(By way of explanation Basic Purses in both Racing Divisions are now dependent upon the Government subsidies for purses distributed by the Ontario Lottery Corp. However, these Government subsidies to purses fall far short of the contribution to purses originally earned by horsemen under the Slots at Racetracks Program that was cancelled by the Ontario Government in 2013. The additional money distributed to both Divisions under the Simulcast Revenue Sharing Agreement of 1998 in turn augments Basic Purses and is very important).

This current rumoured interest in amending the WEG Simulcast Revenue Sharing Agreement by the Thoroughbred Racing Division follows almost 20 years of complete peace and harmony between the Thoroughbred and Standardbred racing Divisions following our Board of Trustees meetings held at The York Club in Toronto, that I attended as a trustee in 1998.

These agreements reached in 1998 for a 50-50 split of simulcast wagering proceeds were only settled unanimously at that meeting after very major negotiations between the Divisions and took into consideration many important factors. These major negotiations involved both the "thoroughbred trustees" who owned thoroughbred horses and the "standardbred trustees" who owned standardbred horses. Clearly, the issue of where and when the actual races were run and physically took place at WEG and the issue of the 50/50 division of the simulcast monies at that time were unrelated issues. And they still are!

Any change in the simulcast revenue sharing agreement, in favour of the Thoroughbred racing Division, is no more negotiable now than it was in 1998 when it was originally settled between the Divisions. The physical location of the various simulcast tracks is not material to this consideration. Undoubtedly, focus on this topic has returned because of WEG's frequently expressed intention to relegate standard bred racing to Milton (that it refers to as the fastest growing city in Ontario with 125,000 inhabitants) and away from Metropolitan Toronto with its potential 3,500,000 customers for thoroughbred racing!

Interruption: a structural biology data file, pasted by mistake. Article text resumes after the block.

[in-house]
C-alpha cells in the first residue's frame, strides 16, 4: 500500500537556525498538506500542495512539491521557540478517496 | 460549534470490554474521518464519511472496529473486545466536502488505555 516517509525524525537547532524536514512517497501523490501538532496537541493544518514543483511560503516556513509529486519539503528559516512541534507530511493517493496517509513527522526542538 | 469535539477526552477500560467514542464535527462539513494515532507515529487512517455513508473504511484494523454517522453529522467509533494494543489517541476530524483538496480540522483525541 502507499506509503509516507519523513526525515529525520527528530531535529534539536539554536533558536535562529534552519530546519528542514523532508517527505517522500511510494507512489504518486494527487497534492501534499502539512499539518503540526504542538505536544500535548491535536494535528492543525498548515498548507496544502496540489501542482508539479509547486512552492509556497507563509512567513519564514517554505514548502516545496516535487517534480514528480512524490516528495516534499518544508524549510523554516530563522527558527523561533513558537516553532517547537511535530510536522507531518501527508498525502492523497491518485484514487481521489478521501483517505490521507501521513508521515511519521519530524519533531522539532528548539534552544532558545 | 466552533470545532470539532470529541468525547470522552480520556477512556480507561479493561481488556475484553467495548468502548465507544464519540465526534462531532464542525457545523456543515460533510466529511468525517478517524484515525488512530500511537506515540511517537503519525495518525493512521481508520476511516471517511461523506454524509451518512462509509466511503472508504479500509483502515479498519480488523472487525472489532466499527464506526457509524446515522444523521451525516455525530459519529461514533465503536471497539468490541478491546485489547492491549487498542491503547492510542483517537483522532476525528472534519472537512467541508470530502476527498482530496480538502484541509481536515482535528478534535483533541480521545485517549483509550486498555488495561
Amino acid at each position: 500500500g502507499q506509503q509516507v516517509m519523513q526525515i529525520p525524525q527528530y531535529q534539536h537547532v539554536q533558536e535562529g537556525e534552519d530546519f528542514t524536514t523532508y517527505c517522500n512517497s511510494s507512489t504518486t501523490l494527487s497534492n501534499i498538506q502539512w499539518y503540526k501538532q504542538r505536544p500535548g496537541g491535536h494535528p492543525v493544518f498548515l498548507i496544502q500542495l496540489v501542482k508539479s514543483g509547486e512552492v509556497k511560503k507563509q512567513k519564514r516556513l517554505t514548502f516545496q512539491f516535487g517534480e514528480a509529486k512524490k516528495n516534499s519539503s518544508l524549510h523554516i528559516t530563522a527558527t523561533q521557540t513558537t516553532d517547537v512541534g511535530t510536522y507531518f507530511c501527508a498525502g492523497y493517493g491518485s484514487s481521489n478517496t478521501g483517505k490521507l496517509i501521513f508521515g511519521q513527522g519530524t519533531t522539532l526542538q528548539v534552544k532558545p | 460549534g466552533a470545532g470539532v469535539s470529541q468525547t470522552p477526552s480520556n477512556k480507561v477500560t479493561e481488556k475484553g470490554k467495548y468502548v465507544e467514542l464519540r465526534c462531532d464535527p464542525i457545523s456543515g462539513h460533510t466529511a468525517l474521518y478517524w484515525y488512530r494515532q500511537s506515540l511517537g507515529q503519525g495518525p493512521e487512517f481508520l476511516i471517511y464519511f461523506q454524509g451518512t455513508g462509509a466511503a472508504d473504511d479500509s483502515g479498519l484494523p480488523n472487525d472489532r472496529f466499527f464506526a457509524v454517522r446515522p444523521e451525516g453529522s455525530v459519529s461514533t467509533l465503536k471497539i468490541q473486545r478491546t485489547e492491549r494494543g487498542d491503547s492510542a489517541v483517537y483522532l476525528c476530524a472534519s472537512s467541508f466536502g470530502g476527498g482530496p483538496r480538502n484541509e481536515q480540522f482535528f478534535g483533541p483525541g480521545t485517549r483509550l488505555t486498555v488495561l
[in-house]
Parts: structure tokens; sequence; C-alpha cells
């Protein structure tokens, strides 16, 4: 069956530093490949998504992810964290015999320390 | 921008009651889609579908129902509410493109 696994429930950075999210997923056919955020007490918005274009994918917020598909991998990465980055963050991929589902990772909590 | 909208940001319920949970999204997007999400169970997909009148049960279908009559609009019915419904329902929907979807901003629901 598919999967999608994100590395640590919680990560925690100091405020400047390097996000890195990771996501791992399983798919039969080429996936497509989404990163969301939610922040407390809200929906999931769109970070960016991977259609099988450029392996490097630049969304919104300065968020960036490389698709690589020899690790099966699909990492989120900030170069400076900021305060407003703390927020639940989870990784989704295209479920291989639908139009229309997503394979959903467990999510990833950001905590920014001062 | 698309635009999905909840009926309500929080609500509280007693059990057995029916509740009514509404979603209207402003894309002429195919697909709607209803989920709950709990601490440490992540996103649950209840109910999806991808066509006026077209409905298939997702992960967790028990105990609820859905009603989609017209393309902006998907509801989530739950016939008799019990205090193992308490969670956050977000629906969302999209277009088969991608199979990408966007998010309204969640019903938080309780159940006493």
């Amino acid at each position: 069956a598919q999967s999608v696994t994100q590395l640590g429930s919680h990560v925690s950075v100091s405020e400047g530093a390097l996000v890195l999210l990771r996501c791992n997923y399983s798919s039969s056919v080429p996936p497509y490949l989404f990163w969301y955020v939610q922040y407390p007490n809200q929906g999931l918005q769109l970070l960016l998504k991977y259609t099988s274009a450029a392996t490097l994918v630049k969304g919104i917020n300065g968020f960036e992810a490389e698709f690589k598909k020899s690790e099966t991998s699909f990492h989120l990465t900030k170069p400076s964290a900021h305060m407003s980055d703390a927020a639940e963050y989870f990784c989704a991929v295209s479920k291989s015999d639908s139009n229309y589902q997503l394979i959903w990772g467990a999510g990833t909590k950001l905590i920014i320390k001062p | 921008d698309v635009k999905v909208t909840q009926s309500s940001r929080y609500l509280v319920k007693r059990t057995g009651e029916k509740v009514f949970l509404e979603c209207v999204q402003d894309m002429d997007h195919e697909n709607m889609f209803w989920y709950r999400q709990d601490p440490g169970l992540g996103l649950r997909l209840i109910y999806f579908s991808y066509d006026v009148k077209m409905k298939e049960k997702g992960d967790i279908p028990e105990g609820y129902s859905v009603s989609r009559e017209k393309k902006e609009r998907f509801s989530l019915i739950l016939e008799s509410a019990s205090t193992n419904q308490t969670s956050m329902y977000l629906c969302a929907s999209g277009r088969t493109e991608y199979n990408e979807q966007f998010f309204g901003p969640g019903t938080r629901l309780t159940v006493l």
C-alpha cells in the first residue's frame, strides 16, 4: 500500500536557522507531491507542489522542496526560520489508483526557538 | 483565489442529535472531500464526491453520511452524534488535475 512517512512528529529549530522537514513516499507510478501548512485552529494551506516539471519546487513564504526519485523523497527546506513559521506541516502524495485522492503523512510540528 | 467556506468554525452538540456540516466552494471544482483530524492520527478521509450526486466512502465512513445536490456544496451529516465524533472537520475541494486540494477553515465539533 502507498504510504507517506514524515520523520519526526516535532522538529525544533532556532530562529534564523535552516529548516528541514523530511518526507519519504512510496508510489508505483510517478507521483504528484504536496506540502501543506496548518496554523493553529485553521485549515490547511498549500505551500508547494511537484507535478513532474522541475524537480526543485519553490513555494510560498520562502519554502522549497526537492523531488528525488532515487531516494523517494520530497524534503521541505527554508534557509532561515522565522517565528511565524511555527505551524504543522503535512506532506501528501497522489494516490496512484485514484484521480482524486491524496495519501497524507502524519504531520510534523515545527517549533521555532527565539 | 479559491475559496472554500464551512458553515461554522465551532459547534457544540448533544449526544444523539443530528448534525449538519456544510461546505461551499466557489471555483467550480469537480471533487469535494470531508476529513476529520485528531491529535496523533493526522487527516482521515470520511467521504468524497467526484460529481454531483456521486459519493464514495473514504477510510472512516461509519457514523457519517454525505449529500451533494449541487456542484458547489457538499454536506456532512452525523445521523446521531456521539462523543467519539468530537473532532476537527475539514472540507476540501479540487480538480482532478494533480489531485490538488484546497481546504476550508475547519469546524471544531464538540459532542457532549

No change is required here. If and when this fundamental issue is raised by WEG or its Thoroughbred Division we cannot bend as the issue of the Simulcast Revenue Sharing Agreement has been settled in perpetuity by WEG and must stay that way.


As outlined above in detail this is the most serious crisis ever faced by Standardbred Racing in Ontario. We have virtually lost control of our business. Surely it is the current responsibility of our horsemen's groups, COSA and OHHA, to work together effectively on a daily basis to protect our horsemen and the standardbred industry as a whole. A United Front will be critical! Obviously, racing at the "B" tracks will also be profoundly affected by any and all proposed changes in policy by WEG.

Last Friday morning both Bill O'Donnell of COSA and Brian Tropea of OHHA
confirmed to me that they intend to make the changes necessary to achieve a
united and strong front between COSA and OHHA. Hopefully this new cooperation will be extended to all of their future dealings with WEG, with other racetracks, and with all levels of Government. This good news is long overdue.

Please note that copies of this current Woodbine-Mohawk summary of affairs
(expressing only my opinions) have been emailed to the principal interested
parties, including the directors of COSA, the directors of OHHA, the directors of SBOA, James Lawson and other members of the senior executive of WEG, and the remaining "standardbred directors" of WEG, the Ontario directors and the senior executive members of Standardbred Canada and the senior executive staff of Ontario Racing.

l have also emailed additional copies of this current Woodbine-Mohawk summary of affairs to many interested standardbred owners, trainers and drivers.

Respectfully submitted,

Robert B. Burgess Q.C.

The views presented in Trot Blogs are those of the author and do not necessarily represent those of Standardbred Canada.